Provided by: openafs-client_1.6.1-1_amd64 bug

NAME

       ThisCell - Defines the local cell name

DESCRIPTION

       The ThisCell file defines the local cell name.  There are two versions of this file, one
       for a AFS client and one for an AFS server.

   Client ThisCell
       The client version of the ThisCell file defines the complete Internet domain-style name
       (for example, "abc.com") of the cell to which the local client machine belongs. It must
       reside in the /etc/openafs directory on every AFS client machine. To change a client
       machine's cell membership, edit the file and reboot the machine.

       The file is in ASCII format and contains a character string on a single line. The OpenAFS
       Quick Start Guide instructs the administrator to create it during the installation of each
       client machine.

       The client machine's cell membership determines three defaults important to its
       functioning:

       ·   The cell in which the machine's users authenticate by default.  The effect is two-
           fold:

           ·   The AFS-modified login utilities and the klog command interpreter contact an
               Authentication Server in the cell named in the ThisCell file (unless -cell
               argument to the klog command specifies an alternate cell).

           ·   The command interpreters combine the cell name with the password that the user
               provides, generating an encryption key from the combination. For authentication to
               succeed, both the cell name and password must match the ones used to generate the
               user's encryption key stored in the Authentication Database.

       ·   The cell the Cache Manager considers its local, or home, cell. By default, the Cache
           Manager allows programs that reside in its home cell to run with setuid permission,
           but not programs from foreign cells. For more details, see the fs getcellstatus and fs
           setcell reference pages.

       ·   Which AFS server processes the local AFS command interpreters contact by default as
           they execute commands issued on the machine.

       The client version of the ThisCell file is distinct from the server version, which resides
       in the /etc/openafs/server directory on each AFS server machine. If a server machine also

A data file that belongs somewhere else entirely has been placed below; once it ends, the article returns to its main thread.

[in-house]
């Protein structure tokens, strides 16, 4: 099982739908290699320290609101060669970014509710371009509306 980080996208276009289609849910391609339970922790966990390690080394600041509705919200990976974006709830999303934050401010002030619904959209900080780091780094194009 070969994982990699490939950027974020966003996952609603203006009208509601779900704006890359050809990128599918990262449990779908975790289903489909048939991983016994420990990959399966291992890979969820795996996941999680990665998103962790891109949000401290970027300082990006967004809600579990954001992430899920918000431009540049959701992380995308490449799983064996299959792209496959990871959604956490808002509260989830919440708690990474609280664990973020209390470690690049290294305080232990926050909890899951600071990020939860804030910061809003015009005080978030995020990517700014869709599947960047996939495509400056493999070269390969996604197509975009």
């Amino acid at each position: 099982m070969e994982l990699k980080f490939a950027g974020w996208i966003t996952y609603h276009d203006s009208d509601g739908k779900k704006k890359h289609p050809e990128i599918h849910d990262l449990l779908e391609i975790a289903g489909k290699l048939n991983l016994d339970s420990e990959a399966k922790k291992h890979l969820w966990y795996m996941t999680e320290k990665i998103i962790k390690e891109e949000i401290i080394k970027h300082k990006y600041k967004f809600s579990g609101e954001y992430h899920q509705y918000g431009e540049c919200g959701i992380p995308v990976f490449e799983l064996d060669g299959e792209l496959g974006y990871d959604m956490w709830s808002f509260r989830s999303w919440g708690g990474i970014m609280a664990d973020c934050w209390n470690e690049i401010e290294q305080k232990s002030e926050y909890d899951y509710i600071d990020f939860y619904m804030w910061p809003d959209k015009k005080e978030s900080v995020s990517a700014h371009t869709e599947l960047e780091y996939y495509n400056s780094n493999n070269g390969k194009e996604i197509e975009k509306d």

runs as a client, it is acceptable for the server and client versions of the file on the
       same machine to name different cells. However, the behavior that results from this
       configuration can be more confusing than useful.

   Server ThisCell
       The server version of the ThisCell file defines the complete Internet domain-style name
       (for example, "abc.com") of the cell to which the server machine belongs. It must reside
       in the /etc/openafs/server directory on every AFS server machine.

       The file is in ASCII format and contains a character string on a single line. The initial
       version of the file is created with the bos setcellname command during the installation of
       the cell's first file server machine, and the OpenAFS Quick Start Guide includes
       instructions for copying it over to additional server machine during their installation.

       The only reason to edit the file is as part of changing the cell's name, which is strongly
       discouraged because of the large number of configuration changes involved. In particular,
       changing the cell name requires rebuilding the entire Authentication Database, because the
       Authentication Server combines the cell name it finds in this file with each user and
       server password and converts the combination into an encryption key before recording it in
       the Database.

SEE ALSO

       bos_setcellname(8), fs_getcellstatus(1), fs_setcell(1)

COPYRIGHT

       IBM Corporation 2000. <http://www.ibm.com/> All Rights Reserved.

       This documentation is covered by the IBM Public License Version 1.0.  It was converted
       from HTML to POD by software written by Chas Williams and Russ Allbery, based on work by
       Alf Wachsmann and Elizabeth Cassell.